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I'm considering taking my first run at NaNoWriMo. 50,000 connected words of beginning-to-end narrative is a little more than I'm used to, so I was considering writing a series of novella-length pieces and tying them together with a common theme (say oranges, or plate tectonics).

I know the NaNoWriMo "rules" are loose, but I would like to understand if my 30-day investment is going to pay off in something that will be seen as valid by anyone who's done this before.

For a NaNoWriMo person, what could a writer who creates an anthology-form novel do that would make the work more or less novel-y? Would 10 5000 word short stories be considered a valid result? 2.5 20,000 word novellas?

I know, subjective question and the SE gang dislikes non-deterministic questions, but I am asking for anecdotes to help me answer a question: what is a valid "novel" form for NaNoWriMo?

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Who cares? Write! –  John Smithers Oct 22 '12 at 9:05
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My NaNoWriMo this year is just a set of short stories. Not even an anthology... just some stories I want to write. It's more important that you do it than that you obey the rules. –  JSBձոգչ Oct 22 '12 at 16:40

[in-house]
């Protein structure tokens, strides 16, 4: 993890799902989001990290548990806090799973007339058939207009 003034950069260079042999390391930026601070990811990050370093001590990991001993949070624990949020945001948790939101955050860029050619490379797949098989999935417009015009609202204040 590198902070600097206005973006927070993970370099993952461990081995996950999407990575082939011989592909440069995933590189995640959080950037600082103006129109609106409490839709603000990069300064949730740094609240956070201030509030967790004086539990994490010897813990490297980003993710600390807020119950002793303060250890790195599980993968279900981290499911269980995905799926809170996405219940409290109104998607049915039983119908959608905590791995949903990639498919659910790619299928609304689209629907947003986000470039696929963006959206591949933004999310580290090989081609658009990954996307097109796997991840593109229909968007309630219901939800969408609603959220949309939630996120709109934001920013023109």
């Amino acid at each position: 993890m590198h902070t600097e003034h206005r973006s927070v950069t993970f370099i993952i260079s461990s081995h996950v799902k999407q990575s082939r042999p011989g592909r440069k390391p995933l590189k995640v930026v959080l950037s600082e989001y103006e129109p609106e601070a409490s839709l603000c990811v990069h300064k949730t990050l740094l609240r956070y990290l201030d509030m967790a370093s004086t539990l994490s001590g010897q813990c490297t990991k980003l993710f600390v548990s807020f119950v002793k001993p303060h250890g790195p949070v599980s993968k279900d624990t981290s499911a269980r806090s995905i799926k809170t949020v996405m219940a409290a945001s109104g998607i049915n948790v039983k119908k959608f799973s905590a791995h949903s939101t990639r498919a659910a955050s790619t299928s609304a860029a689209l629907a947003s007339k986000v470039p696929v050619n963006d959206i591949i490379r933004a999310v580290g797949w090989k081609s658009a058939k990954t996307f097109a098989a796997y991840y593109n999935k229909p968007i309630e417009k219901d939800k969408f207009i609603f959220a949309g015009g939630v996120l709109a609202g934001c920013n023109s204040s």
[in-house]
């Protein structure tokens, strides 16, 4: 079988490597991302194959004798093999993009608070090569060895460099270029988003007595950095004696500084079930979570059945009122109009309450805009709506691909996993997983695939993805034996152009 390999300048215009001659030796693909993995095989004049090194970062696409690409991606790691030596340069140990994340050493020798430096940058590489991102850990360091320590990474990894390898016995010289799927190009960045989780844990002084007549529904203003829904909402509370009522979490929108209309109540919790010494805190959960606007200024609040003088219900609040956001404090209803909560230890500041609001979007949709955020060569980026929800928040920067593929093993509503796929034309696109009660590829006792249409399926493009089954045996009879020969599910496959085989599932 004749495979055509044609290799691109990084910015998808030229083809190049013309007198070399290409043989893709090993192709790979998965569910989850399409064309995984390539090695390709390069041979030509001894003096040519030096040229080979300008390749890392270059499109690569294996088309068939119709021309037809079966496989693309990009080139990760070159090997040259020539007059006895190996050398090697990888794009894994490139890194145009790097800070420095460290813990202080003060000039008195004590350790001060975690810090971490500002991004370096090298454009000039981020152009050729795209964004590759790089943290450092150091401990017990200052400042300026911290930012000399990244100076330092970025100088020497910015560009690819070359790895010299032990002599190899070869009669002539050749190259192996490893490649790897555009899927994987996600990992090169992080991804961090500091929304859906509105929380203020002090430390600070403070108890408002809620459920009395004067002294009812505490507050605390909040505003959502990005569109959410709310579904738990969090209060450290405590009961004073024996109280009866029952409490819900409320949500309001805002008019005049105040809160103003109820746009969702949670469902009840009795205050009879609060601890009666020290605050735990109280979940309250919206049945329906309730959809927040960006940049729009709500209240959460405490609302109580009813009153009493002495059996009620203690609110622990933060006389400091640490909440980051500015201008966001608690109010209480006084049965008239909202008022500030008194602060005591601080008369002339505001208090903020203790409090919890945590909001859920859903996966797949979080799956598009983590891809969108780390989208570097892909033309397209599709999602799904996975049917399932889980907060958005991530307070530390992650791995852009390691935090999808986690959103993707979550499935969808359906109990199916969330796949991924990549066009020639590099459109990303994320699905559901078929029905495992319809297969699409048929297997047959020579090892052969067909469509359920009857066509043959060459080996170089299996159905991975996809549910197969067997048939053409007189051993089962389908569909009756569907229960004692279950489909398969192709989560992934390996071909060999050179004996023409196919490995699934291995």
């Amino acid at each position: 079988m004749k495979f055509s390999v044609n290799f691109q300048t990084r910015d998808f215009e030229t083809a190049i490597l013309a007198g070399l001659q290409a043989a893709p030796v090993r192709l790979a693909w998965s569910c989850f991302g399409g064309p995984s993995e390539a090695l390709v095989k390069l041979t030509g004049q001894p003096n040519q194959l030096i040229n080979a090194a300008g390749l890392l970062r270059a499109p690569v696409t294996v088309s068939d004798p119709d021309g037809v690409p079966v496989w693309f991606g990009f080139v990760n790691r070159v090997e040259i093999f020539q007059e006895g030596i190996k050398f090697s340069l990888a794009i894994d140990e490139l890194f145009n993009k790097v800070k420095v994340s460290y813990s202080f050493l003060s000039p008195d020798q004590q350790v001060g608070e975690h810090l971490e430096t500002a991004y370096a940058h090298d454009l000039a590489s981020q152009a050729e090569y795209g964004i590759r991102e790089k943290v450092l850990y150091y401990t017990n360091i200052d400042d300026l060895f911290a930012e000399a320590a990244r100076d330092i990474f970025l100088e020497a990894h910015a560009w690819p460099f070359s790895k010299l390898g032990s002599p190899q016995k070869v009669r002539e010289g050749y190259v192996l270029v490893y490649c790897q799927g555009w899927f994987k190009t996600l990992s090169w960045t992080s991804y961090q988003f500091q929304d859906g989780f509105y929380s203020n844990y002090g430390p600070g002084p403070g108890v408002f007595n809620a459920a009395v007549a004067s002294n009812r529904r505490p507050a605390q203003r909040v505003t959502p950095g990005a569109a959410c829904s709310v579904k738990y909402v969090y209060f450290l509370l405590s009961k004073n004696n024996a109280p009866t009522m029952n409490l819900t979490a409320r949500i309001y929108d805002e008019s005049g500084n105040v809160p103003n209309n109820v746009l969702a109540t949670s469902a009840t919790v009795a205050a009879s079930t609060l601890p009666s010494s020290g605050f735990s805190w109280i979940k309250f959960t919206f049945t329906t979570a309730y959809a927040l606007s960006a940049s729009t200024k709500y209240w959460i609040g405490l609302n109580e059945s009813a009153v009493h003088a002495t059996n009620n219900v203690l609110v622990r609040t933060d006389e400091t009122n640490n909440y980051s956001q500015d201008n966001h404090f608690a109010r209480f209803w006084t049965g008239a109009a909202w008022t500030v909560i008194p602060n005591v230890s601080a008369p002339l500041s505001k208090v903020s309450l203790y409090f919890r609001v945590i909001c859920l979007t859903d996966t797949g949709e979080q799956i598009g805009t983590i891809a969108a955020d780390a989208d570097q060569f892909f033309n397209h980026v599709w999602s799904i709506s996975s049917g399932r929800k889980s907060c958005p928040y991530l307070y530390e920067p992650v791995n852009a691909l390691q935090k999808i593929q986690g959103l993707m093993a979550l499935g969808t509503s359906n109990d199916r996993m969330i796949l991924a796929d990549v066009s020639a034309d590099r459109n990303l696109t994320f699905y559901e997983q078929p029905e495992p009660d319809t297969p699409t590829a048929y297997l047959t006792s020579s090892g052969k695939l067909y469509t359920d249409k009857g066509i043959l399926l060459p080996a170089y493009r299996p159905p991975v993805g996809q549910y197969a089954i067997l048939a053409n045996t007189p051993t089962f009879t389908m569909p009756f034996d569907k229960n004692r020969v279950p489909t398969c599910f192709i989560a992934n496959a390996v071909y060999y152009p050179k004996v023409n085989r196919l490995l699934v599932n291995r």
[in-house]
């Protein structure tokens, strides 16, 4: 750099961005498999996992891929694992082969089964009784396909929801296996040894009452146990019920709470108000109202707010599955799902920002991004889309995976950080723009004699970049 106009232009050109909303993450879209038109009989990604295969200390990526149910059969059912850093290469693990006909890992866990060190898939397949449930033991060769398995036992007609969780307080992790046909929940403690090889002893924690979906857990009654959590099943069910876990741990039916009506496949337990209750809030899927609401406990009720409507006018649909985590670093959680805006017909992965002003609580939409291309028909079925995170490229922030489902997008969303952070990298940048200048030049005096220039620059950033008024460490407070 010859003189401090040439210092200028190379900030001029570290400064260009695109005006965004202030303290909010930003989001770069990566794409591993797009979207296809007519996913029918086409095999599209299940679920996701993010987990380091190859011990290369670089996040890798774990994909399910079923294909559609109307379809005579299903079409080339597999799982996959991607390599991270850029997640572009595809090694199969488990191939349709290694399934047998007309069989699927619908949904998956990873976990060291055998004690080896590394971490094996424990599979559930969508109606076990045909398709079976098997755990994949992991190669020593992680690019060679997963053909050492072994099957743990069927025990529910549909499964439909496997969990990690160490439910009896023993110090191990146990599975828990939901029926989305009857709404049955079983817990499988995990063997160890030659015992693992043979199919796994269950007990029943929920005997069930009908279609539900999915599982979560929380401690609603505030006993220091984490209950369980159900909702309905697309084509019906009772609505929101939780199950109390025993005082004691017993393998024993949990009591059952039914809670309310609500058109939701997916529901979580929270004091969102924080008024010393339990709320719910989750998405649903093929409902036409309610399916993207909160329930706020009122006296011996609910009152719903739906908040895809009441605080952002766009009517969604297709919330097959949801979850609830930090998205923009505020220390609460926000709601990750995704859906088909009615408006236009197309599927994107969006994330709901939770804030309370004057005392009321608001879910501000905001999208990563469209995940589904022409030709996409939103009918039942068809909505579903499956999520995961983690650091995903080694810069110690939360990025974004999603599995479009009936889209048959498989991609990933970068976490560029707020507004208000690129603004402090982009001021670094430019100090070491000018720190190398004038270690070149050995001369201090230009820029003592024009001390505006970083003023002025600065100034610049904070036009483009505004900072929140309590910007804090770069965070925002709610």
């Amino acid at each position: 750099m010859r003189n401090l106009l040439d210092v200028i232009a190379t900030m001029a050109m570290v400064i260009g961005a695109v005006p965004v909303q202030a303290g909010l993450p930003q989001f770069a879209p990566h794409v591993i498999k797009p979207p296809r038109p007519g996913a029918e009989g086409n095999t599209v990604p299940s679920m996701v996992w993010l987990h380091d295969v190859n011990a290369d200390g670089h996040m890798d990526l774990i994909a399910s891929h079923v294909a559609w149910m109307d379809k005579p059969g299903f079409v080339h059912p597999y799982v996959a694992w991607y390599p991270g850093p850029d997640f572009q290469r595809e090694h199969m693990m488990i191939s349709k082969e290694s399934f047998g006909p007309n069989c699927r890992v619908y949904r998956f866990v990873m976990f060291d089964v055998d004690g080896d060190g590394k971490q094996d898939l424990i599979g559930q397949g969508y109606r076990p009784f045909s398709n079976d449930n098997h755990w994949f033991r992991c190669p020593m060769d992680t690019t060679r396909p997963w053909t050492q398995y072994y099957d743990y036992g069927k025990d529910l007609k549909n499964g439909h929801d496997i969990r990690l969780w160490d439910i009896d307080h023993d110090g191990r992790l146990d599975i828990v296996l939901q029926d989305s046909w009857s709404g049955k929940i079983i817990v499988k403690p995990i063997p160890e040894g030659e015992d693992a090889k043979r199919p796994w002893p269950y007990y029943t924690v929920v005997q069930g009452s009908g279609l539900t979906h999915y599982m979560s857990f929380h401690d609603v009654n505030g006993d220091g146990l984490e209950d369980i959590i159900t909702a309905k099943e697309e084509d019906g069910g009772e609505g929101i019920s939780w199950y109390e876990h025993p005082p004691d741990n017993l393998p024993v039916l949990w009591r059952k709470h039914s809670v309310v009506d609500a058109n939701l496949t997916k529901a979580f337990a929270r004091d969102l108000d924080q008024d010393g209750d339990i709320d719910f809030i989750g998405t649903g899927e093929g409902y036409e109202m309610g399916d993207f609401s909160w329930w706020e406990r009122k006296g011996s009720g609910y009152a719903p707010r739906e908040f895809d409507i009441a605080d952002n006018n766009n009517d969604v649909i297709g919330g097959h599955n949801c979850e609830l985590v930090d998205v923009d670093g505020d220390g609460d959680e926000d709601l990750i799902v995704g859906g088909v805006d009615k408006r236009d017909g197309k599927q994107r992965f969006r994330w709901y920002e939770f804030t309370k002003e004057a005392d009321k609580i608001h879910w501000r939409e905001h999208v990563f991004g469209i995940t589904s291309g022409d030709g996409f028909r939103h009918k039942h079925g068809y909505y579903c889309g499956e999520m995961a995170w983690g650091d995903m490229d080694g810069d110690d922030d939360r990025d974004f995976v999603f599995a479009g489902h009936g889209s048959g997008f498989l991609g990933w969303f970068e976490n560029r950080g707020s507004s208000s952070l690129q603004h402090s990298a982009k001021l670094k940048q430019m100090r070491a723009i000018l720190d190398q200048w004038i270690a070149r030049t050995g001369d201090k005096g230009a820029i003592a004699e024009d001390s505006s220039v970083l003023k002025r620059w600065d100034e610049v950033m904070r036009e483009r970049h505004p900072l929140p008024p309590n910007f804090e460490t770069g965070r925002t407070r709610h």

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up vote 10 down vote accepted

The rules say that if you think of it as a novel, it counts as a novel. If you don't think of the whole 50,000 words as a novel, it doesn't strictly fit the rules.

I've known lots of people who write 50,000 words of short stories and call it good. It may not strictly satisfy the rules, but so what? You wrote 50,000 words of short stories and had a lot of fun. If some sourpuss doesn't think that's valid, well, you have 50,000 new words and thrill of the experience, and they have a sour puss.

One way people make their short stories more novely is to connect them in some way. Maybe they share a time, place, character, theme, or object. Or maybe each one picks up on a plot point from another.

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That's two answers that anthologies are OK, so I'll call it good. Thanks. –  lonstar Oct 23 '12 at 18:07

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